# Total number of electrons from DOS and PDOS - what's the theory behind it?

Let say we need to determine the total number of electrons of an FCC material (let say, two silicon atoms in the unit cell, using numerical/mathematical approach.

How can we get the total number of electrons using 'spherical integration' of density of states or partial density of states? If there's equations or diagrams that could help explain this, that would be welcome too.

(I have quantum espresso DOS and PDOS outputs. The answer can be based on this, or can be based on purely numerical/mathematical approach)

If you integrate the DOS, $$g(E)$$, up to the Fermi-level, $$E_F$$, the area should be very close to the number of electrons, $$N$$; i.e.

$$N \approx \int_{-\infty}^{E_f} g(E) dE \tag{1}.$$

You'll have to be careful what the normalisation is for the DOS, but this will only affect the definition of $$N$$, e.g. whether it's the number of electrons per unit cell, or per unit volume, or per atom etc.

The reason the integral is usually only "close" to the number of electrons, $$N$$, is because it is standard practice to apply a smearing function in the calculation to better approximate the integral over the Brillouin zone. If you include this smearing function, $$f(E-E_F)$$, in the integrand and integrate over all energies, then the result should be exact:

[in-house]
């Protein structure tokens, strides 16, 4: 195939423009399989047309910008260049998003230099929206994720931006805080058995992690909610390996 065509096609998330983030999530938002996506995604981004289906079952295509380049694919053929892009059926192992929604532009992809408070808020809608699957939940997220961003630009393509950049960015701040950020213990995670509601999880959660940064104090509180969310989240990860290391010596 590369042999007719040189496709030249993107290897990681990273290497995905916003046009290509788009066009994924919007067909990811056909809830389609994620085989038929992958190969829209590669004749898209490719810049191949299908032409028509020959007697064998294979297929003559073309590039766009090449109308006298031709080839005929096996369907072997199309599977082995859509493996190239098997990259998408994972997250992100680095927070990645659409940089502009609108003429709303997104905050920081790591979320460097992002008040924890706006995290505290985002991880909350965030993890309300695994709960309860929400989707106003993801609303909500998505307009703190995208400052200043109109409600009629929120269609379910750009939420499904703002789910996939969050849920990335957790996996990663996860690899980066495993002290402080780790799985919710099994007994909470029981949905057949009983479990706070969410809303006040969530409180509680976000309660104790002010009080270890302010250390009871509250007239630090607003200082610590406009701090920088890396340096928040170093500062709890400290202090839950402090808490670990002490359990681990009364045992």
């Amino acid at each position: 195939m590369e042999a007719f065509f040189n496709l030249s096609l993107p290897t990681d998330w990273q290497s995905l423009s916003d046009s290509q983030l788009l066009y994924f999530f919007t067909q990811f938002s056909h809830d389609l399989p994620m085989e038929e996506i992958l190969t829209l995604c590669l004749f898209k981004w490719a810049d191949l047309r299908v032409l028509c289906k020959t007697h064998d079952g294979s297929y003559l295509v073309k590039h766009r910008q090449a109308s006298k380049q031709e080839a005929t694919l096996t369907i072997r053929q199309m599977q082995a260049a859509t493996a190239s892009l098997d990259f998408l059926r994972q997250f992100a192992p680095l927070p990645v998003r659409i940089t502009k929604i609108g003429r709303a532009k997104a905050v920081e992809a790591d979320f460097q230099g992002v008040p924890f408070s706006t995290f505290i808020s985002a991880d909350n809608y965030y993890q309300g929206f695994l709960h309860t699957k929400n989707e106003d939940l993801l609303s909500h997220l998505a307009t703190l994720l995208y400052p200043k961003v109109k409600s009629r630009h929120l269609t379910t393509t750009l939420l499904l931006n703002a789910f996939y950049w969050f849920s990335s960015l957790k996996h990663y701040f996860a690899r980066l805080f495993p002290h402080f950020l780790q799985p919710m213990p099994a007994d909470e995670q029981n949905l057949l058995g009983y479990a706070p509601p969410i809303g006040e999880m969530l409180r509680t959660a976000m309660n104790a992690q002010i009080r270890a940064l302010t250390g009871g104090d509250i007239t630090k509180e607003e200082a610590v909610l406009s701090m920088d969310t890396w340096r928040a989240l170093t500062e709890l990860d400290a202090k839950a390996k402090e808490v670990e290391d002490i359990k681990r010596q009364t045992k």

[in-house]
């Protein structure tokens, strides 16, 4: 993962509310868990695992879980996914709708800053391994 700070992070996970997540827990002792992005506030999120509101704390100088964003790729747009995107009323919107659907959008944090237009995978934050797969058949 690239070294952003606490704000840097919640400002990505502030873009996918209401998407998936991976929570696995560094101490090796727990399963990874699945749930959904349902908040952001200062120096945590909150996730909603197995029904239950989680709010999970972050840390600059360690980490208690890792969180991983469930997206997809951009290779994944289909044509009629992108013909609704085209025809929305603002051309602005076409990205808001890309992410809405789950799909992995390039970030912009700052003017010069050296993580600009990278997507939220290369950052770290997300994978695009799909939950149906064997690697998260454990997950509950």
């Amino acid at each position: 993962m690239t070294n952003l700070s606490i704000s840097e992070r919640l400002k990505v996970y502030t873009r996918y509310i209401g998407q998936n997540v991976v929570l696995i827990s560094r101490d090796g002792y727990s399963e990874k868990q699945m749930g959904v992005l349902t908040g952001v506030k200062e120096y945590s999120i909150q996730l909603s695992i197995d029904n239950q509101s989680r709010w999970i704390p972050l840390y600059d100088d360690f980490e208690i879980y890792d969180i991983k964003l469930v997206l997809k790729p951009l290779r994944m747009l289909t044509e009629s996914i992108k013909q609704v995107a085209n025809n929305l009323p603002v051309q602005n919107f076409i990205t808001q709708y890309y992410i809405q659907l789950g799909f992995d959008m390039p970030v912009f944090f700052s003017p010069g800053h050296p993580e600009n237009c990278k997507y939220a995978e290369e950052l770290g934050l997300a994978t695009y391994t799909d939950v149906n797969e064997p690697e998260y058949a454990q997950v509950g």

$$N = \int_{-\infty}^{\infty} f(E-E_F) g(E) dE \tag{2}.$$

This relationship is actually the definition of the Fermi energy $$E_F$$, so it really should be reliable. If you find that you don't get the correct answer, you should check that you are using the same broadening function and width - e.g. some programs ask for the smearing width as the standard deviation of the broadening, and some as the full-width half-maximum (FWHM).

There may also be some small discrepancies in the electron count if you use a Fermi energy calculated on one k-point grid, and then do the integral on the DOS from a different k-point grid. In practice, this usually arises when the Fermi energy is from the self-consistent (SCF) ground state calculation, and the DOS is calculated from a non-self-consistent calculation performed on a finer k-point grid.

• Thanks Dr. Hasnip. In CASTEP, does N is the number of electrons per unit cell, or per unit volume, or per atom please?
– Sha
Commented Nov 16, 2022 at 4:44
• Thank you very much @Phil Hasnip. This is really very helpful information. Could you give idea how can we get the total number of electrons from a 3D charge density file possibly with spherical integration (XSF or cube file, obtained from Quantum Espresso)? I mean any theoretical idea and it's python procedure could be very helpful.
– Sak
Commented Nov 17, 2022 at 6:23
• @Sak if you plot the total PDOS, it will sum up to the electrons of both; be careful though, if you plot the atom's PDOS contributions as separate curves on the same plot, they may well lie on top of each other so perfectly that it won't be clear visually that you have to integrate two curves. Commented Dec 9, 2022 at 0:23
• Thanks @PhilHasnip. Just to make clarification for myself, does total PDOS mean the DOS (that is the integrated DOS)? and the atomic DOS means the PDOS (partial density of states)?
– Sak
Commented Dec 9, 2022 at 3:39
• @Sak no, total PDOS means that you add up all the partial densities of states from all the orbitals on all the atoms. If you integrate that, it will typically add up to 97-100% of the total charge, because there is usually some charge which cannot be represented in the sum over atomic orbitals (called "spilling"). Commented Dec 9, 2022 at 11:46